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Department of Physics, Worcester
Polytechnic Institute, 100 Institute Road,
Worcester, MA 01609, USA.
Notch Signaling: A Role in Sleep
The molecular pathways regulating sleep remain poorly understood. Studies in
this issue demonstrate a role for Notch signaling in sleep regulation as well as
stress response in both Caenorhabditis elegans and Drosophila.
Mark N. Wu1and David M. Raizen2,*
It has become clear in recent years
that signaling pathways used for
development also play roles in
regulation of nervous system
physiology. Notch signaling, which
has classically been studied in cell
fate specification during development
, is increasingly recognized to play
important roles in the adult nervous
system [2–5]. Ligand activation of
NOTCH causes the cleavage of the
translocates to the nucleus to regulate
gene transcription, thus impacting
development or behavior . Two
Biology [7,8], reveal a role for this key
signaling pathway in the regulation of
sleep and sleep-like states in both
The discovery of a role for Notch
signaling in the regulation of C. elegans
quiescence and sleep-like behavior
began with an unexpected
observation. The authors had been
is a founding member of a family of
domains . They noticed that
overexpression of OSM-11 causes
adult animals to stop moving and
feeding. This quiescence induced by
OSM-11 is dependent on lin-12 and
glp-1, the two C. elegans genes
encoding Notch receptors.
Behavioral quiescence under
occurs only during lethargus, a stage
with sleep-like behavioral features that
is associated with each ofthe fourlarval
molts . Therefore, observing the
induction of adult quiescence by
OSM-11 overexpression and Notch
signaling led Singh and colleagues 
to test for a role of this signaling
pathway in lethargus behavior.
The behavior of OSM-11
overexpressing animals is similar to
that of worms in lethargus in that they
both have elevated arousal thresholds,
a property seen in sleep. Further,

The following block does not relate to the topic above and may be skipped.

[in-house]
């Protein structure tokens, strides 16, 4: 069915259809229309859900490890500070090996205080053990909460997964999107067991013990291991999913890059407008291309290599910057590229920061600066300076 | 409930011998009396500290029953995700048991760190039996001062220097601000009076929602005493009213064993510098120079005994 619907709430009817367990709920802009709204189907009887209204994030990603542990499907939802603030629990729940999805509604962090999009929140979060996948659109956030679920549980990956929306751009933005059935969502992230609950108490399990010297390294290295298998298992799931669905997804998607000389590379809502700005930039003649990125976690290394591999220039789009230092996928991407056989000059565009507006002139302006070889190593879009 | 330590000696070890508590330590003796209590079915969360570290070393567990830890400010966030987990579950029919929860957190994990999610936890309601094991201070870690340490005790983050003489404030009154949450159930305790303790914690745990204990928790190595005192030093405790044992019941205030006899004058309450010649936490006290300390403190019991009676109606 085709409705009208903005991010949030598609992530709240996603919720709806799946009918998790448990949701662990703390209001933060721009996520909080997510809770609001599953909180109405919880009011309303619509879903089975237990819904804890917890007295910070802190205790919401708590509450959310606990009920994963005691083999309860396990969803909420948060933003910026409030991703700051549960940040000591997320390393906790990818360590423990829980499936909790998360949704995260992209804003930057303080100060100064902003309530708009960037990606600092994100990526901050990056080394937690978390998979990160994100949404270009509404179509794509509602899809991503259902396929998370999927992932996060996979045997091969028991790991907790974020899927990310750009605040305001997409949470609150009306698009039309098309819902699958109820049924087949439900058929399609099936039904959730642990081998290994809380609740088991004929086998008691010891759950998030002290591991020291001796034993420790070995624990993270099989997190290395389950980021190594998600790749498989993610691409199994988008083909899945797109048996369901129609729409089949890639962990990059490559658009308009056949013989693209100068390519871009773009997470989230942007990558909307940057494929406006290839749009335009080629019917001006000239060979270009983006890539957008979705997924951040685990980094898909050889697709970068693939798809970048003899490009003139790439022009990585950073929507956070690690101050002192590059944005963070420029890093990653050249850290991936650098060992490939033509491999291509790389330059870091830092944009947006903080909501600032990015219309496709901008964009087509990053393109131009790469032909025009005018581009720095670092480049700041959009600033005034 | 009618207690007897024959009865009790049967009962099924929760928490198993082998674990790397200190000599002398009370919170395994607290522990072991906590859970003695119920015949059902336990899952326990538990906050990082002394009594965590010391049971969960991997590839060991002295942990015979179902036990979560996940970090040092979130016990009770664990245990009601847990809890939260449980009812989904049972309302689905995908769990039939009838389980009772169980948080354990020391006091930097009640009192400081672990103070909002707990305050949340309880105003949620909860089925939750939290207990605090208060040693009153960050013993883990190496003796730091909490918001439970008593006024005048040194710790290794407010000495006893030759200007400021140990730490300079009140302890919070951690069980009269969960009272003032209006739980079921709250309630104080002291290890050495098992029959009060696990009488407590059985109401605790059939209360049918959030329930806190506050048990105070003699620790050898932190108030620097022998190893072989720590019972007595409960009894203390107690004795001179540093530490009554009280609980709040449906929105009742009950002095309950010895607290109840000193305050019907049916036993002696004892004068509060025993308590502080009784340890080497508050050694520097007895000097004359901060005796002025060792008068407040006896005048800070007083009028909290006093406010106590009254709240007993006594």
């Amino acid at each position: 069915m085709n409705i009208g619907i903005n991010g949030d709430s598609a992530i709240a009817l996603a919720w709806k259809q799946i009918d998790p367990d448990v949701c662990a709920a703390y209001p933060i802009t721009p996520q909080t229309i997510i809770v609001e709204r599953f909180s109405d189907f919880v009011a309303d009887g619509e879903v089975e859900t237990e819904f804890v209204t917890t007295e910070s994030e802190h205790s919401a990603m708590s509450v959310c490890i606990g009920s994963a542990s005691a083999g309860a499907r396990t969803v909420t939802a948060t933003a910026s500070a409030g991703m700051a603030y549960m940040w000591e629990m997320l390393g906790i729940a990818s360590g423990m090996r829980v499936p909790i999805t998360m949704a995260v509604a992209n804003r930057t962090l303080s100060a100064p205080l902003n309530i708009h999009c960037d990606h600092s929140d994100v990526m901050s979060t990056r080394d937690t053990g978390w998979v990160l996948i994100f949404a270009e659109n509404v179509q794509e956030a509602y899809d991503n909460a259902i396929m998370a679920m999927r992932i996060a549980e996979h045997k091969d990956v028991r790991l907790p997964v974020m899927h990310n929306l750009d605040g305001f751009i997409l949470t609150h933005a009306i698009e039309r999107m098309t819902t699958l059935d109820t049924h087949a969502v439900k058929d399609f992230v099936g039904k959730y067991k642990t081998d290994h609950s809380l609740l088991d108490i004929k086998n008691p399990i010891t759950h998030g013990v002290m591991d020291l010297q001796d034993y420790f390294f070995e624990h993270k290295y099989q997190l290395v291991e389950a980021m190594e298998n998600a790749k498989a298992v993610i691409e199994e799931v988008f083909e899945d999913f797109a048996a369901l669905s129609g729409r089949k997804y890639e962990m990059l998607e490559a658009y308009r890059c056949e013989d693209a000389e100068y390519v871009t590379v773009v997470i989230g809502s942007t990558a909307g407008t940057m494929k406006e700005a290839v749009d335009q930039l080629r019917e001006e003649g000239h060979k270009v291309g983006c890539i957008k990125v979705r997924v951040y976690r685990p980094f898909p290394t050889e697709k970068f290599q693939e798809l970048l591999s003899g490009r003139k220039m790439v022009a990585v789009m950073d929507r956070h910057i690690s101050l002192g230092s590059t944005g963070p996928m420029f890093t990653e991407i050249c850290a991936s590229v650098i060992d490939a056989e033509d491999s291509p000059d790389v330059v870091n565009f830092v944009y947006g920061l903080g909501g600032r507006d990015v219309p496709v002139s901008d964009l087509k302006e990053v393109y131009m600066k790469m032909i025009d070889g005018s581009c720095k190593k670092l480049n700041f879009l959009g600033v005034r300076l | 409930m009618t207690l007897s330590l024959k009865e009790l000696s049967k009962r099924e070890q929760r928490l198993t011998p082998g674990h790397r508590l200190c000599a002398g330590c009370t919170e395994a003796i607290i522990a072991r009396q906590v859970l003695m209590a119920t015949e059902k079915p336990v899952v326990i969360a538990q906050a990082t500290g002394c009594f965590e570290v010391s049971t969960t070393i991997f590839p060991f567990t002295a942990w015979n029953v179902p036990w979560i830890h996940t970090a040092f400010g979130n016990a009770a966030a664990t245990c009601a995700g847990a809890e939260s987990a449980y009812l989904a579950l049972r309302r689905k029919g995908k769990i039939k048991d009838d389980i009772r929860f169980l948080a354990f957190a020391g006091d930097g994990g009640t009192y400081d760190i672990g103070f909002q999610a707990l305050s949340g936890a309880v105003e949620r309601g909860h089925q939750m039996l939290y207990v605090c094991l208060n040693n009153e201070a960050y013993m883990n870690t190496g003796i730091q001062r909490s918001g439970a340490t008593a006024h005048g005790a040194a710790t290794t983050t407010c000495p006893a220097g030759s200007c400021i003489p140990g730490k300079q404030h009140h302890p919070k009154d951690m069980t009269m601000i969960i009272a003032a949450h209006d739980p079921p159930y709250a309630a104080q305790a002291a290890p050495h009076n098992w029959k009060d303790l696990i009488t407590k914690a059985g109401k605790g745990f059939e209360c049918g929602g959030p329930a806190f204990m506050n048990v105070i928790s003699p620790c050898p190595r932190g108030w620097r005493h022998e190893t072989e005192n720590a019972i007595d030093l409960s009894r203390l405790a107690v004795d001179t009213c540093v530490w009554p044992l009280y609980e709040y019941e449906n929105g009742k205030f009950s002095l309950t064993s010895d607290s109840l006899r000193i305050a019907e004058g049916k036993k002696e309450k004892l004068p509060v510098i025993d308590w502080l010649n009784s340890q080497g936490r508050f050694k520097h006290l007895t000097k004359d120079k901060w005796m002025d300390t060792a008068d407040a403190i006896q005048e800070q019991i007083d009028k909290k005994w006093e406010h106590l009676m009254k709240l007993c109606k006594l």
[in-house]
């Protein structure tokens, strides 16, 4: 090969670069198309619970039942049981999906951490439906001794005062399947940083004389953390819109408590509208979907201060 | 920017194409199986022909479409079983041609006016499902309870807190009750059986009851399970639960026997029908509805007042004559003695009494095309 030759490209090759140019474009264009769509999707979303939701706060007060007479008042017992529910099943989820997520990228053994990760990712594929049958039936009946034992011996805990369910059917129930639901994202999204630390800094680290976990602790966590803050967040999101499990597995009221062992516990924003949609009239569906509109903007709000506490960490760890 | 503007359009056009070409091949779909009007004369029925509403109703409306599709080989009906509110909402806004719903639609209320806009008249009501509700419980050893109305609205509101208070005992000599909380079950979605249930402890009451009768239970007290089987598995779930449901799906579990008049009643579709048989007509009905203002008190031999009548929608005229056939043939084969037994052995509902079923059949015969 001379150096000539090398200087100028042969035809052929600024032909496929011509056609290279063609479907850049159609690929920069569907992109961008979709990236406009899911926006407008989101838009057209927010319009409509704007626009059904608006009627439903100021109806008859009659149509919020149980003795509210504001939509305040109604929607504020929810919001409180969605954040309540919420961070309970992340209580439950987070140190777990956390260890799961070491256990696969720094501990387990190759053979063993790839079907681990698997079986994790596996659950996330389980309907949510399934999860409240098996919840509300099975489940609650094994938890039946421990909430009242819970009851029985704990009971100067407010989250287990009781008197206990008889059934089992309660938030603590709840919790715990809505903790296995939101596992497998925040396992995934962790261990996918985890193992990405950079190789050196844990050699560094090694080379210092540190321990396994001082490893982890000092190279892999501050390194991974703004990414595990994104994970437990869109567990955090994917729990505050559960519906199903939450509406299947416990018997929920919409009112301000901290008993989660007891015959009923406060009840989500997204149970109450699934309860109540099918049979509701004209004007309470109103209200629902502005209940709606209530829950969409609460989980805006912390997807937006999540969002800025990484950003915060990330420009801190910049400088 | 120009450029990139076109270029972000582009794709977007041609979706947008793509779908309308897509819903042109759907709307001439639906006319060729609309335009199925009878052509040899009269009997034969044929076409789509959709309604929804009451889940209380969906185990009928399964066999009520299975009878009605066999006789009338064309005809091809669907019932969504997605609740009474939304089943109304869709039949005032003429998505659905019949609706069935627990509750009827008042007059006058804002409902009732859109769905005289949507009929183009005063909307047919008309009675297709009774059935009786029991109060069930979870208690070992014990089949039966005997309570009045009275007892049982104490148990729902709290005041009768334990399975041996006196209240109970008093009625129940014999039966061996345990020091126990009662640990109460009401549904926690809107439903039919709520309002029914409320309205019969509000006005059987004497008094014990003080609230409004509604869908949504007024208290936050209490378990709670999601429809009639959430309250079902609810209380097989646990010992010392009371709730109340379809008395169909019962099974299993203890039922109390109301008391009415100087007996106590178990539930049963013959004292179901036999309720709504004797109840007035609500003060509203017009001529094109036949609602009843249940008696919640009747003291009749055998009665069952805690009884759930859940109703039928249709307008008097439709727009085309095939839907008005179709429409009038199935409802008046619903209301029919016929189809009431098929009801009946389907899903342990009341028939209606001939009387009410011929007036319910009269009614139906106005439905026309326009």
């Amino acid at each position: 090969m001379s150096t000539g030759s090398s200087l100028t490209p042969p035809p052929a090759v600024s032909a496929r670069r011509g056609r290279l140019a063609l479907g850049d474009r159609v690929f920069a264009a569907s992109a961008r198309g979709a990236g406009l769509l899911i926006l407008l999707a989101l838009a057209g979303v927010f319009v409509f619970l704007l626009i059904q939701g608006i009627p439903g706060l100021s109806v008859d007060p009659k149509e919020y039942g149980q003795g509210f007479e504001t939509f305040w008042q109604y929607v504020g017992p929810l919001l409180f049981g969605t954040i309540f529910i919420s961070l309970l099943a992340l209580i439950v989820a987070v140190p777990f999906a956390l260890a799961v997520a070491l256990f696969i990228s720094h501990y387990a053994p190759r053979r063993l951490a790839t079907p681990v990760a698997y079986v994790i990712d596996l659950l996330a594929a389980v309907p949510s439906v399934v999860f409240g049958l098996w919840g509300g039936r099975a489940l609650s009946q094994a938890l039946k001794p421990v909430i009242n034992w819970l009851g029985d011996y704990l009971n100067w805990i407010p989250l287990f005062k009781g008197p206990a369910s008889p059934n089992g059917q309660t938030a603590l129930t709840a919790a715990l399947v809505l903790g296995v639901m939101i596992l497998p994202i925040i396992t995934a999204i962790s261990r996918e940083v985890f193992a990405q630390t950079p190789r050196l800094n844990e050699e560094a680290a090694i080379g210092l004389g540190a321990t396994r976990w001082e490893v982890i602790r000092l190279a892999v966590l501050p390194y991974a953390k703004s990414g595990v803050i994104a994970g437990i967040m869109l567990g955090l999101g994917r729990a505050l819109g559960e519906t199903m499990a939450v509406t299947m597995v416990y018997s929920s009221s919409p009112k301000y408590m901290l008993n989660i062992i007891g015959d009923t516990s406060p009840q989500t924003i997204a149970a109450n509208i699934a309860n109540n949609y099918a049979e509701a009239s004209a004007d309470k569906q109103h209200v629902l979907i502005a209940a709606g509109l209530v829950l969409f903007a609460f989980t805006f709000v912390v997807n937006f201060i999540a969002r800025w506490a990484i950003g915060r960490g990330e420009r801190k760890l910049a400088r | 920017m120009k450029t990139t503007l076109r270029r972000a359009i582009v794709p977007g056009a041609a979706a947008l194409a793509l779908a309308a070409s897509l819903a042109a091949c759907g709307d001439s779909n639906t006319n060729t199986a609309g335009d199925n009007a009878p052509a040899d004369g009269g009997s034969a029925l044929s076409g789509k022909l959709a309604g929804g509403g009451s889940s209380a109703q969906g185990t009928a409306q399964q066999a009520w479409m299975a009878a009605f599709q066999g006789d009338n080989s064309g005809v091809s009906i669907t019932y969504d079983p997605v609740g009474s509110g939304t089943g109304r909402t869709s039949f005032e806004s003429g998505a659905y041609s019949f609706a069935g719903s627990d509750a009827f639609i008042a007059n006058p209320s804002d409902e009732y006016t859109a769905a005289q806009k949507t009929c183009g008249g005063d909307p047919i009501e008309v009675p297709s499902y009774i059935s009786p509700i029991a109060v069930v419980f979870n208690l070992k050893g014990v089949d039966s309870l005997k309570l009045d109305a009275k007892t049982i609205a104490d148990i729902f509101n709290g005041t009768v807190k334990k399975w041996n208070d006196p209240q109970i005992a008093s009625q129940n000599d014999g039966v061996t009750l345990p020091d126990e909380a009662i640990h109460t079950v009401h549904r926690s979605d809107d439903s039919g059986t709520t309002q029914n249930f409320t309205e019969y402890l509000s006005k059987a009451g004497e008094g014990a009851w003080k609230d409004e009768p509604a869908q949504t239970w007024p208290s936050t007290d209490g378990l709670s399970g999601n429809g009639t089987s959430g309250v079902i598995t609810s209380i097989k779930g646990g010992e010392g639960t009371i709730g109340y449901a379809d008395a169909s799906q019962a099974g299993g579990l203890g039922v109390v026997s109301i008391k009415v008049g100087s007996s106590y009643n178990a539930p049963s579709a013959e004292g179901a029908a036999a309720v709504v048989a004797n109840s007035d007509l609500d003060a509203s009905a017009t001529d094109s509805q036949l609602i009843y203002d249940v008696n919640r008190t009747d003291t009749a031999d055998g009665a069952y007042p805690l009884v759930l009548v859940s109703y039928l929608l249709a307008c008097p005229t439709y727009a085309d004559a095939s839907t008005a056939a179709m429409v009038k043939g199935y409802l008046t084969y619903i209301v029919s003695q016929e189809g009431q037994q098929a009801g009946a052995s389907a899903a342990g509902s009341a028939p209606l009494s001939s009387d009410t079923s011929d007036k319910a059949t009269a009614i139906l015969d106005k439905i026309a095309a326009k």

OSM-11-induced quiescence is
dependent on the genes egl-4, deg-3,
and ceh-17, all of which regulate
lethargus. The egl-4 gene encodes
a cGMP-dependent protein kinase
required fornormal molting quiescence
and sleep-like behavior , whereas
deg-3 and ceh-17 are required for the
function of ALA, a single interneuron
that is required for normal expression
of lethargus quiescence . Loss of
OSM-11 in combination with loss of
another DOS domain protein called
OSM-7 results in severely reduced
molting quiescence and increased
responsiveness during the normally
sleep-like lethargus period . These
experiments thus demonstrate that
Notch signaling and, in particular,
DOS domain Notch ligand signaling,
promotes sleep-like behavior during
However, this simple model
becomes more complicated when
considering the phenotypes of osm-11
and osm-7 single mutants and of single
mutants in each of the two worm
NOTCH receptors. Surprisingly, these
mutants show increased (not
decreased) total lethargus quiescence.
But the authors also show that every
genetic manipulation that reduces
Notch signaling results in a lowering of
during lethargus. Their careful analysis
underscores the importance of
considering not only the quantity but
also the quality of sleep in invertebrate
The second paper published in
this issue of Current Biology examines
the role of Notch signaling in sleep
regulation in Drosophila melanogaster
. The evidence that Drosophila
sleep is fundamentally similar to
mammalian sleep is extensive and
includes genetic, molecular, and
pharmacological observations .
Seugnet and colleagues  focus their
analysis on the phenomenon of
increased sleep (‘sleep rebound’)
following sleep deprivation. Sleep
rebound is thought to reflect increased
sleep pressure driven by a sleep
Seugnet and colleagues begin with
the observation that the transcription
factor bunched, which has been shown
to negatively regulate Notch signaling
, is upregulated following sleep
deprivation. They build upon this initial
observation, exploring the role and
cellular basis of Notch signaling in
homeostatic regulation of sleep.
They show that overexpression of
the NOTCH ligand DELTA in
mushroom bodies, a structure
implicated in learning/memory as
well as sleep regulation [14,15],
reduces sleep rebound. Similarly,
a Notch gain-of-function allele also
exhibits reduced sleep rebound.
Taken together, these data suggest
that sleep deprivation normally
suppresses Notch signaling (by
upregulating bunched), and that this
reduction of Notch signaling allows
for the expression of sleep rebound.
The function of sleep is unknown
but one popular theory posits that
sleep modulates synaptic plasticity
and learning and memory . In
previous work, the authors showed
that sleep-deprived flies are defective
in a specific associative learning task